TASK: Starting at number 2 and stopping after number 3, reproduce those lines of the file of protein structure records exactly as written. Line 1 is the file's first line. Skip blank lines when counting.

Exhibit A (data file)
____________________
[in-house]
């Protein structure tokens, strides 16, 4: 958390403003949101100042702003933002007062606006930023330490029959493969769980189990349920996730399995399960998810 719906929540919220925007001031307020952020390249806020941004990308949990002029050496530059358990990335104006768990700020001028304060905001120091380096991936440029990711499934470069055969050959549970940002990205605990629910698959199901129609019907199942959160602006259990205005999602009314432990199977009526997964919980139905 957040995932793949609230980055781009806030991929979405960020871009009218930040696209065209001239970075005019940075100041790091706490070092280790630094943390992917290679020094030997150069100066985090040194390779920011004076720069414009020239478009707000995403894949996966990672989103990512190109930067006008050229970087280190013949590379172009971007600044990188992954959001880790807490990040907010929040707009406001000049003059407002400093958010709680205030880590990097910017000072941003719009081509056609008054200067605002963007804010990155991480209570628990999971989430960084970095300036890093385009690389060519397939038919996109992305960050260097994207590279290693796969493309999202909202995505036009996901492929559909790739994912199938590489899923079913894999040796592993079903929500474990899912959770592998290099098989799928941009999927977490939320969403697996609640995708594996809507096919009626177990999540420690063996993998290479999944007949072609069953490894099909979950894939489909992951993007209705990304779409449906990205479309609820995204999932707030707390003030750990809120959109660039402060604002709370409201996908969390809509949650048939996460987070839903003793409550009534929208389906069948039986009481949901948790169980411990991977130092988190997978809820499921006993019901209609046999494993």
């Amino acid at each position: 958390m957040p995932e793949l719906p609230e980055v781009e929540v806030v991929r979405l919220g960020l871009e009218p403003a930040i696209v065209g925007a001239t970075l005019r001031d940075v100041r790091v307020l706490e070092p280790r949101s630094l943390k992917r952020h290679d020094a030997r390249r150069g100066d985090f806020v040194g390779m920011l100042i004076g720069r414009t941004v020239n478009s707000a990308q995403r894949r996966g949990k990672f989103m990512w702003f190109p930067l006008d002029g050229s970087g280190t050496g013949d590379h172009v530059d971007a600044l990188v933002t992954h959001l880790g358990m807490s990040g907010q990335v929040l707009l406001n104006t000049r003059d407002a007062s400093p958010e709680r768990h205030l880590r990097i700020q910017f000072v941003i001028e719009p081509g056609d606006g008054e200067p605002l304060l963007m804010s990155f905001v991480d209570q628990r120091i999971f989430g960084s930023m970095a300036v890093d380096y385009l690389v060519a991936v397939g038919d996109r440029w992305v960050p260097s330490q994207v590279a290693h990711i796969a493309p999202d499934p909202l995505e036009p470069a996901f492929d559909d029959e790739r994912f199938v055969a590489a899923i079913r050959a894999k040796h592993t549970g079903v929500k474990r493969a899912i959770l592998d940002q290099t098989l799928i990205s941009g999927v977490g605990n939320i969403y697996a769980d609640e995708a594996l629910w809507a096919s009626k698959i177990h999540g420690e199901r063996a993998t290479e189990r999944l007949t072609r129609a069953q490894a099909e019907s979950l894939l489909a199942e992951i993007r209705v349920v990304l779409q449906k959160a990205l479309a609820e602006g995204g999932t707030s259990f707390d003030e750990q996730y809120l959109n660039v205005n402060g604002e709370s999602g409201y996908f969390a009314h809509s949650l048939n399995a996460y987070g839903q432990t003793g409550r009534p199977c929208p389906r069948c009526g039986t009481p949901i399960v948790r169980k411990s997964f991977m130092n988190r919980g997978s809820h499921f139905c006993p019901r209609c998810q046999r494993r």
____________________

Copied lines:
């Protein structure tokens, strides 16, 4: 958390403003949101100042702003933002007062606006930023330490029959493969769980189990349920996730399995399960998810 719906929540919220925007001031307020952020390249806020941004990308949990002029050496530059358990990335104006768990700020001028304060905001120091380096991936440029990711499934470069055969050959549970940002990205605990629910698959199901129609019907199942959160602006259990205005999602009314432990199977009526997964919980139905 957040995932793949609230980055781009806030991929979405960020871009009218930040696209065209001239970075005019940075100041790091706490070092280790630094943390992917290679020094030997150069100066985090040194390779920011004076720069414009020239478009707000995403894949996966990672989103990512190109930067006008050229970087280190013949590379172009971007600044990188992954959001880790807490990040907010929040707009406001000049003059407002400093958010709680205030880590990097910017000072941003719009081509056609008054200067605002963007804010990155991480209570628990999971989430960084970095300036890093385009690389060519397939038919996109992305960050260097994207590279290693796969493309999202909202995505036009996901492929559909790739994912199938590489899923079913894999040796592993079903929500474990899912959770592998290099098989799928941009999927977490939320969403697996609640995708594996809507096919009626177990999540420690063996993998290479999944007949072609069953490894099909979950894939489909992951993007209705990304779409449906990205479309609820995204999932707030707390003030750990809120959109660039402060604002709370409201996908969390809509949650048939996460987070839903003793409550009534929208389906069948039986009481949901948790169980411990991977130092988190997978809820499921006993019901209609046999494993």
């Amino acid at each position: 958390m957040p995932e793949l719906p609230e980055v781009e929540v806030v991929r979405l919220g960020l871009e009218p403003a930040i696209v065209g925007a001239t970075l005019r001031d940075v100041r790091v307020l706490e070092p280790r949101s630094l943390k992917r952020h290679d020094a030997r390249r150069g100066d985090f806020v040194g390779m920011l100042i004076g720069r414009t941004v020239n478009s707000a990308q995403r894949r996966g949990k990672f989103m990512w702003f190109p930067l006008d002029g050229s970087g280190t050496g013949d590379h172009v530059d971007a600044l990188v933002t992954h959001l880790g358990m807490s990040g907010q990335v929040l707009l406001n104006t000049r003059d407002a007062s400093p958010e709680r768990h205030l880590r990097i700020q910017f000072v941003i001028e719009p081509g056609d606006g008054e200067p605002l304060l963007m804010s990155f905001v991480d209570q628990r120091i999971f989430g960084s930023m970095a300036v890093d380096y385009l690389v060519a991936v397939g038919d996109r440029w992305v960050p260097s330490q994207v590279a290693h990711i796969a493309p999202d499934p909202l995505e036009p470069a996901f492929d559909d029959e790739r994912f199938v055969a590489a899923i079913r050959a894999k040796h592993t549970g079903v929500k474990r493969a899912i959770l592998d940002q290099t098989l799928i990205s941009g999927v977490g605990n939320i969403y697996a769980d609640e995708a594996l629910w809507a096919s009626k698959i177990h999540g420690e199901r063996a993998t290479e189990r999944l007949t072609r129609a069953q490894a099909e019907s979950l894939l489909a199942e992951i993007r209705v349920v990304l779409q449906k959160a990205l479309a609820e602006g995204g999932t707030s259990f707390d003030e750990q996730y809120l959109n660039v205005n402060g604002e709370s999602g409201y996908f969390a009314h809509s949650l048939n399995a996460y987070g839903q432990t003793g409550r009534p199977c929208p389906r069948c009526g039986t009481p949901i399960v948790r169980k411990s997964f991977m130092n988190r919980g997978s809820h499921f139905c006993p019901r209609c998810q046999r494993r």